1.      It displayed just how important Greece and other members of the common currency are to its survival. Although it has been speculated over the last months that Greece is about the leave the Euro, and indeed Greece has been called upon to leave by several commentators, the actual „threat” of the referendum displayed just how catastrophic such an exit would be globally;
2.      It forced New Democracy to the table, to finally take some of the political costs for a policy that, in reality, it agrees with;
3.      It stripped the left of their legitimacy, placing the power in the hands of the people.
It is strange that since the announcement of the referendum, there have been no rallies in Athens backed by the left, no strikes by taxi drivers for example backed by the right, no indignatos at Syntagma square.  In order to avoid any misconceptions, I should state that I do not agree fully with the austerity measures that have been taken, but since this path has been chosen, it is obvious that a consensus of at least the major political parties needed to be achieved. Both Spain and Portugal have achieved this. On several occasions Papandreou has attempted this in vain. Don’t get me wrong, I still think that Papandreou is generally not up to dealing with the dept crisis. However, my main quiff with Papandreou has to do with two issues. Firstly that indeed he was elected on a different mandate than what he is implementing, and I voted for him, something that will not occur again in the near future. He should have called elections long before accepting any bailout package. Second, and perhaps more importantly, he should have negotiated tougher with our „partners” for a complete solution to the systemic problem that faces the Eurozone from the beginning. Perhaps the latter would have pushed Ms. Merkel to adopting political decisions quickly instead of wasting two years. Perhaps it would have pushed Europe into deeper economic integration, something that seems now inevitable in order to stabilise the currency and assure some light at the end of the tunnel.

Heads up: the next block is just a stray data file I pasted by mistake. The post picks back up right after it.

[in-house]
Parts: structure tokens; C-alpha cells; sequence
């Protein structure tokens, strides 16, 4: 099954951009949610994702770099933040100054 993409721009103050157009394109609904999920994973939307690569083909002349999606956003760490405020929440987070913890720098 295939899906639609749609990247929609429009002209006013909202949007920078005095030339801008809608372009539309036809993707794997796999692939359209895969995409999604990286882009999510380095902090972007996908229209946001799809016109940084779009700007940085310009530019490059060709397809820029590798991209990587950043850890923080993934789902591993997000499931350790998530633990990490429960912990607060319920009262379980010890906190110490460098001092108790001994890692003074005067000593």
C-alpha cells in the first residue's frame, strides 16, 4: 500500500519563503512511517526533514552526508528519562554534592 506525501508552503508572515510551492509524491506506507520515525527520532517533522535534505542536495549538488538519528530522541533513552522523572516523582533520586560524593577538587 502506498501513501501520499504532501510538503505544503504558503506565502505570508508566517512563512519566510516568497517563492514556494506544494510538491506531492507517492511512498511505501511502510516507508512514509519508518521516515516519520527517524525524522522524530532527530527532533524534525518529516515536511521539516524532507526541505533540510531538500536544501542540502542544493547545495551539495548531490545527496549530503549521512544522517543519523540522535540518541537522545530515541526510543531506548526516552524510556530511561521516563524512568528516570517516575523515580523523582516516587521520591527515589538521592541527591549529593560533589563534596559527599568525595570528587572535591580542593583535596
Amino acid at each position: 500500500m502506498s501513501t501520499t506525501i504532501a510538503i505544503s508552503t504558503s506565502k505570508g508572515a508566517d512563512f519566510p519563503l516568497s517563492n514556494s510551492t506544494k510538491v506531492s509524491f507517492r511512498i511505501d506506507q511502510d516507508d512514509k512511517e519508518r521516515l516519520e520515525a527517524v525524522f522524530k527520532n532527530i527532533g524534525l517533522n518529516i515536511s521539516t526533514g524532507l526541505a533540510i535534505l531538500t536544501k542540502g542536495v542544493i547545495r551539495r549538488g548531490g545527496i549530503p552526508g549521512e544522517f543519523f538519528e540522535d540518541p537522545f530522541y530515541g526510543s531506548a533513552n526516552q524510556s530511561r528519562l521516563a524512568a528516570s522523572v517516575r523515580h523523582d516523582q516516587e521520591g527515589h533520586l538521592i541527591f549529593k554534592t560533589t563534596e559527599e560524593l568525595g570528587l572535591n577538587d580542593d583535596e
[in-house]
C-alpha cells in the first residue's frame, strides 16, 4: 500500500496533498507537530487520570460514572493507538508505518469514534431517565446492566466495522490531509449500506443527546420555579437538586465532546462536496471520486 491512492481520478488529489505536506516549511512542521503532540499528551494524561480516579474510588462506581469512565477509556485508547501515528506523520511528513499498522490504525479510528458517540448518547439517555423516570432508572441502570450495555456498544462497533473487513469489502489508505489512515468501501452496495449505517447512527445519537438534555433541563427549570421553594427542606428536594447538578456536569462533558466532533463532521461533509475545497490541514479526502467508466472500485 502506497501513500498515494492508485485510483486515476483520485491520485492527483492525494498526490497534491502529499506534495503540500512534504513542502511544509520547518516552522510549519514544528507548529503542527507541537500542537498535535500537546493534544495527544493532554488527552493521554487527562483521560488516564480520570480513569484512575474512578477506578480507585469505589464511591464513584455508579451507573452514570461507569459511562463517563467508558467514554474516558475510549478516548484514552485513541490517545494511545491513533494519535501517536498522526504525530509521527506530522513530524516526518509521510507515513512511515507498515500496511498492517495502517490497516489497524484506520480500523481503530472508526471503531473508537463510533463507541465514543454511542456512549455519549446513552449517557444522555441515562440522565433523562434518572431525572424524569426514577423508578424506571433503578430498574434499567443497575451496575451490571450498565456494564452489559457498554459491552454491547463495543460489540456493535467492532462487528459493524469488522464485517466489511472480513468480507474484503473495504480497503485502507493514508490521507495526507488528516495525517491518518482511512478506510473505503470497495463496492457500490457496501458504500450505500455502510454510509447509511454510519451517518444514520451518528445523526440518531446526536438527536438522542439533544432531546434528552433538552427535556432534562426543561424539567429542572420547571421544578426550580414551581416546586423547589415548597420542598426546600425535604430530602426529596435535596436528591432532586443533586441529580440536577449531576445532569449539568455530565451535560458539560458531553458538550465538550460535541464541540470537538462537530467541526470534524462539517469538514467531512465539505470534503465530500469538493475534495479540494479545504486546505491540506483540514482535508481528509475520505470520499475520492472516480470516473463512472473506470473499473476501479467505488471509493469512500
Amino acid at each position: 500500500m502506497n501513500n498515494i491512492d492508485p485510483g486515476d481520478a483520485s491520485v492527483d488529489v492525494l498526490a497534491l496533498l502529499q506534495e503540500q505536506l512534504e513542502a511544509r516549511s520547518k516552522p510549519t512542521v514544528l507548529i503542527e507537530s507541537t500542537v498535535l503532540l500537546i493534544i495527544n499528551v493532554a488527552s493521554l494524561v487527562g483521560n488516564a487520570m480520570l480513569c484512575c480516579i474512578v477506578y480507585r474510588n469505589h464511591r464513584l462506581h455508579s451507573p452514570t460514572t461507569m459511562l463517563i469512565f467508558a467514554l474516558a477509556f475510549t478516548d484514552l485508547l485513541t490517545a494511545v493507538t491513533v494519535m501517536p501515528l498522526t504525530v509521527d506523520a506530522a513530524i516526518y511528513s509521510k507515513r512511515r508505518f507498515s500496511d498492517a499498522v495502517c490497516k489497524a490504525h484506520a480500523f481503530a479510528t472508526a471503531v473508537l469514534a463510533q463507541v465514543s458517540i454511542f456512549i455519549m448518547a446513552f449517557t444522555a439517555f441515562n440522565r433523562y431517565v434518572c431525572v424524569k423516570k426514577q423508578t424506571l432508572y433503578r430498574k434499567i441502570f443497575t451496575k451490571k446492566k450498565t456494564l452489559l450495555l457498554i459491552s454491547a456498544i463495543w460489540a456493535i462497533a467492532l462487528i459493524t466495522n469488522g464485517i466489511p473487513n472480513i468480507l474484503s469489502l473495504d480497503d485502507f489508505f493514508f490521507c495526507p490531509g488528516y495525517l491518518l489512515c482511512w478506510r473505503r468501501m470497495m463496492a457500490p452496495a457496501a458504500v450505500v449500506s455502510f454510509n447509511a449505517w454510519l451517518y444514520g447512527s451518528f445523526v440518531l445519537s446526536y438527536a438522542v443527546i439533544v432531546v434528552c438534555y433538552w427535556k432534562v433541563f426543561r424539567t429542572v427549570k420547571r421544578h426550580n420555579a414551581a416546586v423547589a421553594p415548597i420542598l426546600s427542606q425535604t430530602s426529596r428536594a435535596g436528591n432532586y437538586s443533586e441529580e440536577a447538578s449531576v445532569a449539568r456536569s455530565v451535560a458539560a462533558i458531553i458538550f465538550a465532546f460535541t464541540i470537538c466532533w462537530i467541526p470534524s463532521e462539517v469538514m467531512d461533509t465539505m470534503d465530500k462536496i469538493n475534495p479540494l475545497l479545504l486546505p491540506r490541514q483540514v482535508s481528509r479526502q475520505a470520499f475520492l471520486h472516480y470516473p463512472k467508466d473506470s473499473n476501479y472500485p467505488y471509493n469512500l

The only thing that keeps me at ease during these times of economic turmoil is that real power remains in the hands of politicians. Silly as this may sound given the incompetence and perhaps confused leadership that surrounds us, the essence remains that people still run countries, governments still have the ultimate legitimate authority within their borders and the duty to “protect” citizens and hence to manipulate the beast known as the markets, also known as capitalism when I was young. As Nobel peace winning Greek Poet Giorgos Seferis put it “In our gradually shrinking world, everyone is in need of all the others. We must look for man wherever we can find him. When on his way to Thebes Oedipus encountered the Sphinx, his answer to its riddle was: ‘Man’. That simple word destroyed the monster. We have many monsters to destroy. Let us think of the answer of Oedipus.”

Yannis Parcharidis
(he is kindly sharing his views on Greece with Banco Corrido's readers. See his previous text - What happened to Greece? -  here)